Keeping an eye on the time: new releases in the watch world by Richard Holt
The watch industry has been known to take itself a little bit too seriously. When a new product is unveiled, it is done with such a flourish that you would think they had invented a machine to cure all ills and simultaneously provide a source of clean, limitless energy. What you generally get, though, is a watch similar to one they made earlier.
The mistake is forgetting the reason why people want watches: we buy them because they please us. And there isn’t anything wrong with grown-ups having toys, of course. The unwritten constitution of life does not demand you should stop having fun as soon as you get the vote.
But the watch industry is in denial – it likes to think of the products it makes in terms of need, rather than want. Which is understandable, given how things used to be.
The Ball watch company dates from a time when mechanical watches were a literal matter of life and death. In 1891, reliance on a faulty timepiece by the conductor of a passenger train in Ohio led to a high-speed collision. The loss of eight lives spurred the rail company to action, and a jeweller and watchmaker by the name of Webb C Ball was enlisted to ensure that all railway workers adhered to strict standards of timekeeping. He implemented a regime of regular testing to make sure no watch varied from the standard by more than 30sec.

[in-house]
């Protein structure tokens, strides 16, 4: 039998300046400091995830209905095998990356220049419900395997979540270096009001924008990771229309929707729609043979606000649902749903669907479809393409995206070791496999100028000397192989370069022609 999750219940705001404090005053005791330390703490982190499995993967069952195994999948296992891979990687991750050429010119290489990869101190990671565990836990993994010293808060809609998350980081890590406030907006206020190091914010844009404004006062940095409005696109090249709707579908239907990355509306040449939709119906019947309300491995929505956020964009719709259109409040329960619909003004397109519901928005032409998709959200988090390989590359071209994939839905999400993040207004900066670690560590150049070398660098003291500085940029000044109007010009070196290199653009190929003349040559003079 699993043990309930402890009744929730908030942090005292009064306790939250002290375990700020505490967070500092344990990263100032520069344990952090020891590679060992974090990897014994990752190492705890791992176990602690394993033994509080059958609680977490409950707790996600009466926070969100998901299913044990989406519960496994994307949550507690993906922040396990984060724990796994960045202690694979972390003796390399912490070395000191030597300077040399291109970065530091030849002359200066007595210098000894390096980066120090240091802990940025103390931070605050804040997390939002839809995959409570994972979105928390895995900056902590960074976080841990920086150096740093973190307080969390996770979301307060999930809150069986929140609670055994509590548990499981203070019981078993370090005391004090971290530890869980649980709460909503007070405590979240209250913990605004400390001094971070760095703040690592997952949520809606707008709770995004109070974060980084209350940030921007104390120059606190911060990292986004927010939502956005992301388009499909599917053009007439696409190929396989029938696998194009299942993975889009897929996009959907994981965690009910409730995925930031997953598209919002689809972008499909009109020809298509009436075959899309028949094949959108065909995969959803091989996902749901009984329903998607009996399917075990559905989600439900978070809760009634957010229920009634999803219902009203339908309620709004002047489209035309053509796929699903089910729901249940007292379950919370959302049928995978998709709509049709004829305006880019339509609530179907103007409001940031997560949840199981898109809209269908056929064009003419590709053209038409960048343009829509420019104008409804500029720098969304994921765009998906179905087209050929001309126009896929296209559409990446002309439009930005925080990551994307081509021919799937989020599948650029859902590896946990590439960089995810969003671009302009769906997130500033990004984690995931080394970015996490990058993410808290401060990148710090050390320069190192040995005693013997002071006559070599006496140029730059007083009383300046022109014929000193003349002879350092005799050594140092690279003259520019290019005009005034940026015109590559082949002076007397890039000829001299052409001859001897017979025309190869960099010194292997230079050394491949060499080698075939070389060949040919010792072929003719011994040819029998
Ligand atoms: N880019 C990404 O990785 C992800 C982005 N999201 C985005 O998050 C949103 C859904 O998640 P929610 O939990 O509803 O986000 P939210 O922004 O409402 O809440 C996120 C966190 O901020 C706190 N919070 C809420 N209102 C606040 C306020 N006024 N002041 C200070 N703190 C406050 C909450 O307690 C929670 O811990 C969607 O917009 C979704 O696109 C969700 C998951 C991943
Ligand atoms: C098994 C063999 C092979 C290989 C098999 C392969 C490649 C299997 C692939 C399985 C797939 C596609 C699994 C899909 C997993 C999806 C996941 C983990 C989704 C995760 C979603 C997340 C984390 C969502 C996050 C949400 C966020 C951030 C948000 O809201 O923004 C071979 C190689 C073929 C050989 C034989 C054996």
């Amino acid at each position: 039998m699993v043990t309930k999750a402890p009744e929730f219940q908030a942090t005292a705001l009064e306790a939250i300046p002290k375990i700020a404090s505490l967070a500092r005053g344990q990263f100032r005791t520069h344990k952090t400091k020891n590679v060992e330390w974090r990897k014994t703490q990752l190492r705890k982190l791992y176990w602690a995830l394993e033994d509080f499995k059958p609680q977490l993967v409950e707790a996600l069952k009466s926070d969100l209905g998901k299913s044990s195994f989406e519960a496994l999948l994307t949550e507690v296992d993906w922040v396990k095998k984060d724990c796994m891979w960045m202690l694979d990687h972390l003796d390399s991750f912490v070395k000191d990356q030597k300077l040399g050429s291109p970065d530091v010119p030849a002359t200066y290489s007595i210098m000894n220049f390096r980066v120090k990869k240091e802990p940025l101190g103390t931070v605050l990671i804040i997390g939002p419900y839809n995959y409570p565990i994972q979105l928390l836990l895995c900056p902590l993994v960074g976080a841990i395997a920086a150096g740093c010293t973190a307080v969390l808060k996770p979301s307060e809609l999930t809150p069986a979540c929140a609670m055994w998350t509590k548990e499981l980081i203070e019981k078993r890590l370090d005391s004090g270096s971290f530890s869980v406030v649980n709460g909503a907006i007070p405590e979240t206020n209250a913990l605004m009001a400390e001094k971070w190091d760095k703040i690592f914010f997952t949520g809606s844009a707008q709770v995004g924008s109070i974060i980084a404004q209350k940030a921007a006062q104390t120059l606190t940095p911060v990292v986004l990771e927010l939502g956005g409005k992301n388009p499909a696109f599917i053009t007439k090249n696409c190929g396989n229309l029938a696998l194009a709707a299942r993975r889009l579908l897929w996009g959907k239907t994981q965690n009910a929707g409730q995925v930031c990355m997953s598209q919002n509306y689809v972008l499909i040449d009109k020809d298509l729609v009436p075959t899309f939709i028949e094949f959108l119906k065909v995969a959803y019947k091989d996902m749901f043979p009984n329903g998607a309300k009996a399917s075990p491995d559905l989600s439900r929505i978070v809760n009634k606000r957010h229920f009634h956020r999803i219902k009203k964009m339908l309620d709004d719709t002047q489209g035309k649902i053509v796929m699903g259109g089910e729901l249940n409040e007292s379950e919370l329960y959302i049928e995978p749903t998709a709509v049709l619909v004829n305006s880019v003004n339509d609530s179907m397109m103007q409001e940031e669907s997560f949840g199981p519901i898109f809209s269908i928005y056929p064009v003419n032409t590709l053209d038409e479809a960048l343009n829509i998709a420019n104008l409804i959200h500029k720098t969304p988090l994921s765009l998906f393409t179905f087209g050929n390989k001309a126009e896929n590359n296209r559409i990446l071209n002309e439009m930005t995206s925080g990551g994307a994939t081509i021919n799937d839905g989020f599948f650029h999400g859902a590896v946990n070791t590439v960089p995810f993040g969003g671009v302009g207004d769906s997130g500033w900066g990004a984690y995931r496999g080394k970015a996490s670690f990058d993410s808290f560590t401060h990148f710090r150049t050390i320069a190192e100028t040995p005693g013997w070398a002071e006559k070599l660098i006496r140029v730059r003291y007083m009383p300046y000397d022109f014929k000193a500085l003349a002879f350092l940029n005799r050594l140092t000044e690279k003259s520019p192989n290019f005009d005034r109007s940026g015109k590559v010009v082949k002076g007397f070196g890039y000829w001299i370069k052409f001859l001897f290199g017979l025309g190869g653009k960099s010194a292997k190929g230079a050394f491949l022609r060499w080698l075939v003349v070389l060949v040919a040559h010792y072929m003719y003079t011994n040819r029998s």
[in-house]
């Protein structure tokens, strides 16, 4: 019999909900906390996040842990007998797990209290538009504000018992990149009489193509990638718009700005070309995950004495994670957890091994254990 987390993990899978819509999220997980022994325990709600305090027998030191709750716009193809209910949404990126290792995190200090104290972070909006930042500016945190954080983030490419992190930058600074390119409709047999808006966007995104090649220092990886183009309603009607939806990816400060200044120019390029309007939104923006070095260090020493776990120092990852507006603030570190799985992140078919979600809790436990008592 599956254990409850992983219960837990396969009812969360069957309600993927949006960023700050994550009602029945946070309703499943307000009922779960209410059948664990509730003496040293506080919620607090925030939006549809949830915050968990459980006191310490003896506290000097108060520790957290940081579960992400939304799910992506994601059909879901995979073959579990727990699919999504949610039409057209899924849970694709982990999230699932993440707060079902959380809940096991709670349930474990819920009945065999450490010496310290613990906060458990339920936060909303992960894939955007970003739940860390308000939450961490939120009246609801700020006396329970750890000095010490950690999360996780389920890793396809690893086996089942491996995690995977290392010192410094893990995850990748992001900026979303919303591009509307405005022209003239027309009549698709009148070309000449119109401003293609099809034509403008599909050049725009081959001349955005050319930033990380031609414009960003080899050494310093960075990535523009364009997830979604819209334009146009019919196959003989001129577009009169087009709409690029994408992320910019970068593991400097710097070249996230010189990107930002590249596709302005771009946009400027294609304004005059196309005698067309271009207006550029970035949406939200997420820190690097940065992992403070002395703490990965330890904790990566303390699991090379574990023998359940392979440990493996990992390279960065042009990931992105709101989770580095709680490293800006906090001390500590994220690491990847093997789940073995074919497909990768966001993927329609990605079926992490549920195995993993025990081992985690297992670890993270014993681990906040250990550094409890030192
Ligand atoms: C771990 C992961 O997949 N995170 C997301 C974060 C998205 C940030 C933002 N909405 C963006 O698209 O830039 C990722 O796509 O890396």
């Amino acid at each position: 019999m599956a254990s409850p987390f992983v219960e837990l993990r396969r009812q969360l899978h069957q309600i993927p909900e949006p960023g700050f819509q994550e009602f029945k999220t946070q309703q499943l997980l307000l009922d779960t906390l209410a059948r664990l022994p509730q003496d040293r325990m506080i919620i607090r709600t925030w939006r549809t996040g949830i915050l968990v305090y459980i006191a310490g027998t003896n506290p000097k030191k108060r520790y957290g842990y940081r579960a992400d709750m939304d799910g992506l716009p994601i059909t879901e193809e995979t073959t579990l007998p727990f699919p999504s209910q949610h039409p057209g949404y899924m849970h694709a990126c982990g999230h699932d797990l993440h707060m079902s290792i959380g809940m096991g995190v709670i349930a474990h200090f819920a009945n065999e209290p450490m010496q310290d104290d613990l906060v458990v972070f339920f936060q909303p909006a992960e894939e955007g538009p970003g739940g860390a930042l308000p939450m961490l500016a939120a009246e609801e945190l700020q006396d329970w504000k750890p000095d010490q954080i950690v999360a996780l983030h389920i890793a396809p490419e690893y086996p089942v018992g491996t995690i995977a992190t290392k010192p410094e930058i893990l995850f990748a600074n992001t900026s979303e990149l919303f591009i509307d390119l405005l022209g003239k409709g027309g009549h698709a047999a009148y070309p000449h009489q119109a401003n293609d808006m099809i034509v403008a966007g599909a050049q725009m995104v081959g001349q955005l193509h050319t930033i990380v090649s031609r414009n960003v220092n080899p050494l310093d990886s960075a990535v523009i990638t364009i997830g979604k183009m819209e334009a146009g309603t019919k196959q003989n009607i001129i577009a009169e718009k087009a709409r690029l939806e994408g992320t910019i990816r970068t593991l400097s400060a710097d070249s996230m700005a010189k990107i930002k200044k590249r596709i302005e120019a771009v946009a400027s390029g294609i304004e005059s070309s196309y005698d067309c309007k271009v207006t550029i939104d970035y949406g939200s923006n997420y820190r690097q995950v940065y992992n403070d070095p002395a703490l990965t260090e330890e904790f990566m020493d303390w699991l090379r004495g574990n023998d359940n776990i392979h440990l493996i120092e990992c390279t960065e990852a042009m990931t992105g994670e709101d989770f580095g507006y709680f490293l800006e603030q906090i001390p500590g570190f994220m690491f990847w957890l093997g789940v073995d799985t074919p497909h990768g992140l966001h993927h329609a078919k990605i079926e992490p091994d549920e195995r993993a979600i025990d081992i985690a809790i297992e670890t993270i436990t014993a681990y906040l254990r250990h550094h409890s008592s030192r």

This same ethos continues with the company today, with a Ball motto of Accuracy Under Adverse Conditions. Given this, you’d be forgiven for thinking that these would be first in line for a seat in the serious carriage.
The latest release, the Engineer II Magneto S, has a no-nonsense name and design to match. It has a large, simple dial with micro-gas tubes on the hour markers and hands, making it highly legible in low light.
So far so sensible. But the joyful genius of this watch is found on the back. With a twist of the bezel, a beautifully designed, wafer-thin iris aperture shimmers open to reveal the movement beneath. When closed, the system keeps the workings protected with an anti-magnetic alloy. But whenever you want, you can turn the satisfyingly weighted bezel and gaze lovingly at the beating heart within.
Ball takes its timekeeping seriously, but also remembers that customers need to be entertained. They would not want you to call this watch a toy, but it is a lot of fun.
Struthers London was founded by the husband and wife watchmaking team Rebecca and Craig Struthers, after years spent restoring and enhancing vintage timepieces. They have now launched a new watch in collaboration with London Morgan, the swanky Morgan dealership housed in a South Kensington mews. The Morgan Aero 8, inspired by the car of the same name, follows the Morgan philosophy of combining “state of-the-art technology and centuries-old techniques”, according to Struthers. The watch contains a vintage Omega movement that has been stripped back and “remastered”. The case is made of 18ct white gold and the Aero 8 is limited to eight pieces. £22,500
More than two decades after his tragically early death, Ayrton Senna’s name is returning to the range of Tag Heuer, for whom he was a well-known ambassador.
The brand celebrates its association with a series of special Senna editions of its Formula 1 watches. In brushed steel with three chronograph counters, they come with a Ronda quartz movement and represent the entry level to Tag Heuer ownership. They were due to be unveiled at the Goodwood Festival of Speed, which this year marked the Swiss watchmaker’s fifth year as official timing partner. The Tag Heuer Drivers’ Club is now a fixture at the world’s least sedate garden party. £1350